3 2. Find the growth rate of nominal GDP for 2002, 2003 and Find the growth rate of real GDP (using 2000 $) for 2002, 2003 and Find the growth rate of real GDP (using 950 $) for 2002, 2003 and (2) answer (3) answer (4) answer year nominal GDP real GDP real GDP growth growth (950$) growth (2000$) ( % ) ( % ) ( % ) X ( t) X (t ) How to calculate the growth rate: Growth rate of X t = * 00 X (t ) 5. Why are your answers in 2, 3 and 4 different/same? The answer to 2 differs from that of 3 and 4. (page 24-26) Nominal GDP is the sum of quantities of final goods produced times their current price. Therefore, nominal GDP increases over time for 2 reasons. () The production of goods increases over time (Quantity goes up) (2) The price of most goods also increase over time (Prices goes up). Real GDP is constructed as the sum of the quantities of final goods times *constant* prices. (A base year is chosen). So, it tells us how the quantity of finals goods changes over time. Only the change in quantity affects real GDP. The answers to 3 and 4 are identical. The base year chosen is sort of like a choice of unit of measurement. For example, whether one measures one s weight in pounds or kilograms does not affect one s actual weight. Therefore, the choice of base year, does not affect the growth of real GDP.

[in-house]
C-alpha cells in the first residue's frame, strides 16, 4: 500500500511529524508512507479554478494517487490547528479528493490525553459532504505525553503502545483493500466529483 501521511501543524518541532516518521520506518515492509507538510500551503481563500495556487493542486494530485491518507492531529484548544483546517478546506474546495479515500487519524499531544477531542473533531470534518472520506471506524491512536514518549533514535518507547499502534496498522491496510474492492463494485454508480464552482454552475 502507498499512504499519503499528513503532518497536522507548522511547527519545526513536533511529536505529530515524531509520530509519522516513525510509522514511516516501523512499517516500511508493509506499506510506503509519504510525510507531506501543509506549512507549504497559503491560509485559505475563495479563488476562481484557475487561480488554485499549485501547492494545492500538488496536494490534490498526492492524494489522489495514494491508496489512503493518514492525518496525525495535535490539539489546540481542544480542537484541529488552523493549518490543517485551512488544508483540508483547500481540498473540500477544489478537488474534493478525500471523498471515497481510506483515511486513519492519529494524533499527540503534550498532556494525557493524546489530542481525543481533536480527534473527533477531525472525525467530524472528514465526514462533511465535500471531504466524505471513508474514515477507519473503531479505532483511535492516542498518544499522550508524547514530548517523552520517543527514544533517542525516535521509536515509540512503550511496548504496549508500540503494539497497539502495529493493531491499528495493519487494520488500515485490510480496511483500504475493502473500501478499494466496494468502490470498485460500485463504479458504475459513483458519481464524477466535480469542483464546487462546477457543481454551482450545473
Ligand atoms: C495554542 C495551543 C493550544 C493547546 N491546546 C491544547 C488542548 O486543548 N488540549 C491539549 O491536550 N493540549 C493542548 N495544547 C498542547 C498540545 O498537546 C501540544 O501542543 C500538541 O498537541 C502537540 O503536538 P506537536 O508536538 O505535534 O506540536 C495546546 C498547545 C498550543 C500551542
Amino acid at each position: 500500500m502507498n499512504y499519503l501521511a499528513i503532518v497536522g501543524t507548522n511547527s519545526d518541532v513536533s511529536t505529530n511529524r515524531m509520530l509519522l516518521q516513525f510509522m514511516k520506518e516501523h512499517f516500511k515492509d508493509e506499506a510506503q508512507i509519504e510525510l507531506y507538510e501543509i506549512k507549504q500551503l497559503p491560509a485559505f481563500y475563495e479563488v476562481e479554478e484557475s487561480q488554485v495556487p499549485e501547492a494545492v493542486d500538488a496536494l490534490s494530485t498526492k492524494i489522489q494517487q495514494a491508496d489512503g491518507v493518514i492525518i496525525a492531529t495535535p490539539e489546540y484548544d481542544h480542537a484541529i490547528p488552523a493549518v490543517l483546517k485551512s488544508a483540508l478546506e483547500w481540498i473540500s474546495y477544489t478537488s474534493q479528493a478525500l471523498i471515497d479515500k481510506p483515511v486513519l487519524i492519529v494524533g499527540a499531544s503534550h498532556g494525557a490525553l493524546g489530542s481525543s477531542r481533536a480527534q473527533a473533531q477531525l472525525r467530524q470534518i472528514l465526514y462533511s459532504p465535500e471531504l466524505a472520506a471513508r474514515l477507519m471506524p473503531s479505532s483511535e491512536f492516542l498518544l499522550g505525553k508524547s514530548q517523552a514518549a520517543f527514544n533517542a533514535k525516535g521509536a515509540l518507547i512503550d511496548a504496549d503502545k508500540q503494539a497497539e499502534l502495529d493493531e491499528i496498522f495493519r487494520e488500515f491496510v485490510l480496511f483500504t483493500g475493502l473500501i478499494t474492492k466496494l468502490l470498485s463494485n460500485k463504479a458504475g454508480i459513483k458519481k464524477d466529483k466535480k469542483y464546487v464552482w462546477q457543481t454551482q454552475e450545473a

4 6. Compute inflation using GDP deflator (using 2000$) for 2002, 2003, (6) answer inflation GDP deflator rate (%) (page 30-3) GDP deflator = ngdpt realgdp t = P t P( ) P t (t ) Inflation rate = * 00 P (t ) 7. Besides GDP deflator what other price indices are used in measuring inflation? (page 3-32) GDP Deflator = CPI = PPI = gives the average price of output (the final goods produced in the economy) Consumer Price Index Average price of consumption (goods people consume) Producer Price Index Prices of domestically produced goods in manufacturing, mining, agriculture, fishing, forestry, and electric utility industries. 8. Which one is the best? Why? It is hard to say which one is better or more correct in measuring inflation. Each index gives us different information. It depends mostly on what you are interested in knowing. If one wants to know how the price level of goods produced in the US is changing, then the GDP deflator would give the most accurate picture. On the other hand, if one was interested in knowing how the price level of consumer goods was changing over time, then CPI would be the best.

5 Part III. THE GOODS MARKET (All units are millions of US dollars) C = 500 +(0.5)Y D I = 00 T = 80 G = 200. Solve for the good market equilibrium. (Find equilibrium Y, Z, C, and Y D.) Total demand: Good market equilibrium: So, Remember, Z = C + I + G Y = Z Y = C + I + G Y D = Y T ( Y D = disposable income) Substituting in: Y = (0.5) (Y 80) Y = (0.5) Y Y = 520 (equilibrium output) Y D = = 440 (disposable income) C = (0.5) (440) C = 220 (equilibrium consumption) Z = Z = 520 (total demand) 2. Graph (with correct labels) equilibrium Y and Z. Z Y = Z (slope = ) 520 ZZ curve slope = 0.5 Z = 0.5Y autonomous spending 760 Y * 520 Y